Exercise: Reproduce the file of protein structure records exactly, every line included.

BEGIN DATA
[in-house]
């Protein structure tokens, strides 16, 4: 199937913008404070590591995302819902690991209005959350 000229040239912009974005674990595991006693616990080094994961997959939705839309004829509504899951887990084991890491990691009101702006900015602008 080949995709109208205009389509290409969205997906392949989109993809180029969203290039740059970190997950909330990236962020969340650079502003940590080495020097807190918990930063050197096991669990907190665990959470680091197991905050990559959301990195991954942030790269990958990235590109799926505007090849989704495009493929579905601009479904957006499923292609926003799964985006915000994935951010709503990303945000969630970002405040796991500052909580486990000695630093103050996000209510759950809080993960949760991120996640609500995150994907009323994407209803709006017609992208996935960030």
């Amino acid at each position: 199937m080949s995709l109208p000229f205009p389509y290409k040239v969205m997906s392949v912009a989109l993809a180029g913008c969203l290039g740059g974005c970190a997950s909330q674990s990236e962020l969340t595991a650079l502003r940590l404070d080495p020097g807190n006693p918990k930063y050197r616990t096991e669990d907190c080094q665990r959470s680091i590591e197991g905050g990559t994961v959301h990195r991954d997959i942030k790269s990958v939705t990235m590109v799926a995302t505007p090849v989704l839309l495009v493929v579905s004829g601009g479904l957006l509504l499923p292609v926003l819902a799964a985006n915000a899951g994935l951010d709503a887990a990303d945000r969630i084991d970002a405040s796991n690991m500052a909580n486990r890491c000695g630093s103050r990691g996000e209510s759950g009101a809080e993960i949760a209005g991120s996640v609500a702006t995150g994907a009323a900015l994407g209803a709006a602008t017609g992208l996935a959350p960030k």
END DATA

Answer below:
[in-house]
């Protein structure tokens, strides 16, 4: 199937913008404070590591995302819902690991209005959350 000229040239912009974005674990595991006693616990080094994961997959939705839309004829509504899951887990084991890491990691009101702006900015602008 080949995709109208205009389509290409969205997906392949989109993809180029969203290039740059970190997950909330990236962020969340650079502003940590080495020097807190918990930063050197096991669990907190665990959470680091197991905050990559959301990195991954942030790269990958990235590109799926505007090849989704495009493929579905601009479904957006499923292609926003799964985006915000994935951010709503990303945000969630970002405040796991500052909580486990000695630093103050996000209510759950809080993960949760991120996640609500995150994907009323994407209803709006017609992208996935960030």
């Amino acid at each position: 199937m080949s995709l109208p000229f205009p389509y290409k040239v969205m997906s392949v912009a989109l993809a180029g913008c969203l290039g740059g974005c970190a997950s909330q674990s990236e962020l969340t595991a650079l502003r940590l404070d080495p020097g807190n006693p918990k930063y050197r616990t096991e669990d907190c080094q665990r959470s680091i590591e197991g905050g990559t994961v959301h990195r991954d997959i942030k790269s990958v939705t990235m590109v799926a995302t505007p090849v989704l839309l495009v493929v579905s004829g601009g479904l957006l509504l499923p292609v926003l819902a799964a985006n915000a899951g994935l951010d709503a887990a990303d945000r969630i084991d970002a405040s796991n690991m500052a909580n486990r890491c000695g630093s103050r990691g996000e209510s759950g009101a809080e993960i949760a209005g991120s996640v609500a702006t995150g994907a009323a900015l994407g209803a709006a602008t017609g992208l996935a959350p960030k």